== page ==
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Urine-Powered Batteries for Biochip Devices

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August 16, 2005

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August 17, 2005 – Scientists at the Institute of Bioengineering and Nanotechnology (IBN) in Singapore have developed the first urine-activated paper battery for use in biochip devices. This battery could potentially be the perfect power source for cheap, disposable healthcare test-kits for diseases such as diabetes. While researchers around the world race to produce ever smaller and more effective diagnostic biochips that can be mass produced cheaply, they have been unsuccessful in finding a power source that is as small and as cheap to fabricate as the detection technology itself. IBN’s latest invention solves this problem by using the urine test sample as the power source for the testing device. The chemical composition of urine is widely used to test for signs of various diseases and as an indicator of a person’s general state of health.

For example, the concentration of glucose in urine is a useful diagnostic tool for diabetics. According to IBN Principal Research Scientist Dr. Ki Bang Lee who heads the team, a drop of urine placed on the battery will generate enough electricity to power a biochip device, enabling the latter to analyze the urine sample for specific disease biomarkers.

“We are striving to develop cheap, disposable credit card-sized biochips for disease detection,” said Dr. Lee. “Our battery can be easily integrated into such devices, supplying electricity upon contact with biofluids such as urine.”

IBN’s battery unit comprises of a cathode sandwiched between an anode and an electron-collecting layer. This multi-layer unit is then held in place via a lamination process, which involves passing the battery unit between a pair of transparent plastic films through a heating roller at 120ºC. The final product has a dimension of 60 mm x 30 mm, and a thickness of 1 mm. Studies have been conducted to characterize the urine-activated battery. Using 0.2ml of urine, IBN researchers were able to generate sufficient voltage to power the device and conduct effective analysis of analytes in the biofluid (urine).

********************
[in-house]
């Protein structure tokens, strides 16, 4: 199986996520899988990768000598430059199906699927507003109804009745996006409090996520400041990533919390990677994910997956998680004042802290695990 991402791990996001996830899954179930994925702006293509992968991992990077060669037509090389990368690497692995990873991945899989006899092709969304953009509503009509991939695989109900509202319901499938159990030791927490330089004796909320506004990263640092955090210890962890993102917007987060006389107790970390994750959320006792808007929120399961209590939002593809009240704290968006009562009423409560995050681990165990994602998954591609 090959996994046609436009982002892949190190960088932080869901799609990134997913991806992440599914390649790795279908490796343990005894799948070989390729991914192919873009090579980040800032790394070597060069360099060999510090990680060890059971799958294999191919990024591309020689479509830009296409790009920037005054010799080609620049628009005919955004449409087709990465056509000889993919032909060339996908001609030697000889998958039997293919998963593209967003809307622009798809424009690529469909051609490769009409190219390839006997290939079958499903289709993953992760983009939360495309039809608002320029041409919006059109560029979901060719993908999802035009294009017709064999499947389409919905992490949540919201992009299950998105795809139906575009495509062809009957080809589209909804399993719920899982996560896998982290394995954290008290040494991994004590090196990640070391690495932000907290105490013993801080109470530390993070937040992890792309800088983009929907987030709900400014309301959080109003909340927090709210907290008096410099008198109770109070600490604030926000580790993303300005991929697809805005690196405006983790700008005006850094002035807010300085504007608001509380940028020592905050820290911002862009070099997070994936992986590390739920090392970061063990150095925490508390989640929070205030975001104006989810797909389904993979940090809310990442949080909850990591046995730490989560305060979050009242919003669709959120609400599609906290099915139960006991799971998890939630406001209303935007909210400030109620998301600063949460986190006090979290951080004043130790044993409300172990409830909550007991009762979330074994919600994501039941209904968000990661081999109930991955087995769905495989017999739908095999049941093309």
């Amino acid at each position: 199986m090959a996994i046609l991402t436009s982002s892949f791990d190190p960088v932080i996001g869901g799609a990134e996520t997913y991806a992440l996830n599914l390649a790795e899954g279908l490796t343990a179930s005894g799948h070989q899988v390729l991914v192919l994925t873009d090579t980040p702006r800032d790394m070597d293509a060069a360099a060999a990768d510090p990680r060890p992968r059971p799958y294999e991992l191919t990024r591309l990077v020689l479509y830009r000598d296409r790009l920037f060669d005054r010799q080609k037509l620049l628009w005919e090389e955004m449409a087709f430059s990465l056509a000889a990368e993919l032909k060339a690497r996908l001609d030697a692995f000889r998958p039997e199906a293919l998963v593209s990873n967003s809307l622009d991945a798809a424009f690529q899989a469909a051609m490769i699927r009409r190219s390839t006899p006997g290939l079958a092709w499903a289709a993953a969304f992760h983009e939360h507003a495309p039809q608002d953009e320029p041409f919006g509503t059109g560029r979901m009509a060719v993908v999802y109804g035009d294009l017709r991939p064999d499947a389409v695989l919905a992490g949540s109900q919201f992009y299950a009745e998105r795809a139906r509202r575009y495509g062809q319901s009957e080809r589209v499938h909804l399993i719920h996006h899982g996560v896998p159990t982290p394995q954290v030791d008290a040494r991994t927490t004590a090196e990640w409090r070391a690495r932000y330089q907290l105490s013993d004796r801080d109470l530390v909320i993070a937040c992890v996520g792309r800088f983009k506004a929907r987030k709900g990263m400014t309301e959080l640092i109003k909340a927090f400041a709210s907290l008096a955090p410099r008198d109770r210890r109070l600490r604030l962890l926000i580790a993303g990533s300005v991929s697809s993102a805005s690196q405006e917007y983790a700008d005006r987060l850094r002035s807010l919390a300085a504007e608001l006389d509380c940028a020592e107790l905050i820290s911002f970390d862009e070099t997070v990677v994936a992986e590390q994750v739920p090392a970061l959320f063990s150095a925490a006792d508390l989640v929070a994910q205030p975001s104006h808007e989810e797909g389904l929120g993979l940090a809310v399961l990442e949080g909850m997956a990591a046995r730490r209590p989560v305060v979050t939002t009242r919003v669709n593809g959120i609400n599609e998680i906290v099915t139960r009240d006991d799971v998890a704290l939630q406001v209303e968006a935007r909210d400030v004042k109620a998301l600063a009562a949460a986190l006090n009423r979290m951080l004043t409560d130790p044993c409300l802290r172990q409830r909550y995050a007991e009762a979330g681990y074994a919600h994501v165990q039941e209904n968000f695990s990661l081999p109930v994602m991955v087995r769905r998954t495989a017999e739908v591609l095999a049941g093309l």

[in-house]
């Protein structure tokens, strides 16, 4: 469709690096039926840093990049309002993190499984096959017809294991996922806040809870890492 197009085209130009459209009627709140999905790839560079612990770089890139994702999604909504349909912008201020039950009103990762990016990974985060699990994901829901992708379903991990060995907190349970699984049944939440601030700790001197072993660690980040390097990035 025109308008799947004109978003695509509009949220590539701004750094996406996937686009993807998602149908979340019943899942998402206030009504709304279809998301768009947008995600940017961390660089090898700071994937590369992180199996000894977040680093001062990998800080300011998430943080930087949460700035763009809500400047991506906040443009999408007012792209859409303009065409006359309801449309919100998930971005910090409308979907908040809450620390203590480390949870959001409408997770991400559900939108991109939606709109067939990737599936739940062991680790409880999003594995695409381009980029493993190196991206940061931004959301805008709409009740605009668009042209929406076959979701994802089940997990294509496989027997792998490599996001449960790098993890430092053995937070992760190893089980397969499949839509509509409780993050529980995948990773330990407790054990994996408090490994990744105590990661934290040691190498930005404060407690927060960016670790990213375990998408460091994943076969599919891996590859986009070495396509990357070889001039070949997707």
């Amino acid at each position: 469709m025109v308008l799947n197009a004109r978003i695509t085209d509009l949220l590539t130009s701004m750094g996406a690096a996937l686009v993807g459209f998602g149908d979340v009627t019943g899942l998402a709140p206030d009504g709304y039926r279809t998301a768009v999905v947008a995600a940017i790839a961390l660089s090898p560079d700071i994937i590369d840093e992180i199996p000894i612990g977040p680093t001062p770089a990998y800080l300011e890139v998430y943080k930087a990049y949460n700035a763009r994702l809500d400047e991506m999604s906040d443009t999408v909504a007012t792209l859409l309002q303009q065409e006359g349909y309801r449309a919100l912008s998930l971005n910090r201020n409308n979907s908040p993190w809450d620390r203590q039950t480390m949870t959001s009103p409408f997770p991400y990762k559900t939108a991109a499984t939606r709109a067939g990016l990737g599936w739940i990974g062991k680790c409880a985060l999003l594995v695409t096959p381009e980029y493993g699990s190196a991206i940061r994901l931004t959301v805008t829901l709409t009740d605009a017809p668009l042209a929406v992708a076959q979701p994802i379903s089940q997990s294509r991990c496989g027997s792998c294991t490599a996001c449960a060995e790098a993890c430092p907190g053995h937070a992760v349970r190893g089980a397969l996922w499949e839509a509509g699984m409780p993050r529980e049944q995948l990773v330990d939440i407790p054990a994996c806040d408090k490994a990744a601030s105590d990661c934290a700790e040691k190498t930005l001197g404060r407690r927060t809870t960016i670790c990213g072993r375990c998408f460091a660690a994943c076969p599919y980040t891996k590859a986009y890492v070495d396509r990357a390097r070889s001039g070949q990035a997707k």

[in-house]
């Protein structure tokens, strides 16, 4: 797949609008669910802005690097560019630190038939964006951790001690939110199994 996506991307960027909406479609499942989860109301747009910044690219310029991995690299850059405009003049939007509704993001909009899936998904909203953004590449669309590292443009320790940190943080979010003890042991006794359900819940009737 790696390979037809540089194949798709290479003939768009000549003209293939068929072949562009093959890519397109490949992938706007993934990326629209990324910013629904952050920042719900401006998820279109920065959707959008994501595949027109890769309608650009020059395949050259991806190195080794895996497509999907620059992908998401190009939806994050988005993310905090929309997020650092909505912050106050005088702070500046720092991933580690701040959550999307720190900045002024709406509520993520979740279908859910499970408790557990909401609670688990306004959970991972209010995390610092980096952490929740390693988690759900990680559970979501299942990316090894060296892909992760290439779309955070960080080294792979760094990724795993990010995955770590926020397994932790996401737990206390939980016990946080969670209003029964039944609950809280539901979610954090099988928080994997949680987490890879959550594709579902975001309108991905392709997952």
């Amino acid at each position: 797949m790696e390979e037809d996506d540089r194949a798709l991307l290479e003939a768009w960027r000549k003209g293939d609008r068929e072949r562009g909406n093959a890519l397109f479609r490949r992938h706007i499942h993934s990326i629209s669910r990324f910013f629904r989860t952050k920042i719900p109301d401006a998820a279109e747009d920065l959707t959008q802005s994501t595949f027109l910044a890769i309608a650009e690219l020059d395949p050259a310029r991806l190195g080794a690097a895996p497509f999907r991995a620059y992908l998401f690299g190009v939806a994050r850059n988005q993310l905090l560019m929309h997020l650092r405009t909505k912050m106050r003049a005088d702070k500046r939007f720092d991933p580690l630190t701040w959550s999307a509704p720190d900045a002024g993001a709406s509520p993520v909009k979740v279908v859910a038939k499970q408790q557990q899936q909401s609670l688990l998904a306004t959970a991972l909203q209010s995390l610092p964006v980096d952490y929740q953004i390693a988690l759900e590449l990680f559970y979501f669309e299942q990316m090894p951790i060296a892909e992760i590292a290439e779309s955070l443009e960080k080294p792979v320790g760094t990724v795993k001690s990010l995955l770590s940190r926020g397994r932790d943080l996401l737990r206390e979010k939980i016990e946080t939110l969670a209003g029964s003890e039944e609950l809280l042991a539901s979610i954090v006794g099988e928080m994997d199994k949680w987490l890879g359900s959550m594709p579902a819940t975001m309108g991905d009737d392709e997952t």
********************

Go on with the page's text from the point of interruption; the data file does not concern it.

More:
They also found that the battery performances such as voltage, power or duration may be designed or adjusted by changing the geometry or the materials used. “Our urine-activated battery would be integrated into biochip systems for healthcare diagnostic applications,” said Dr. Lee. He envisions a world where people will be able to monitor their health easily at home, seeking medical attention only when necessary.

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About the Author
Mike Hanlon Mike grew up thinking he would become a mathematician, accidentally started motorcycle racing, got a job writing road tests for a motorcycle magazine while at university, and became a writer. As a travelling photojournalist during his early career, his work was published in a dozen languages across 20+ countries. He went on to edit or manage over 50 print publications, with target audiences ranging from pensioners to plumbers, many different sports, many car and motorcycle magazines, with many more in the fields of communication - narrow subject magazines on topics such as advertising, marketing, visual communications, design, presentation and direct marketing. Then came the internet and Mike managed internet projects for Australia's largest multimedia company, Telstra.com.au (Australia's largest Telco), Seek.com.au (Australia's largest employment site), top100.com.au, hitwise.com, and a dozen other internet start-ups before founding Gizmag in 2002. Now he writes and thinks. All articles by Mike Hanlon
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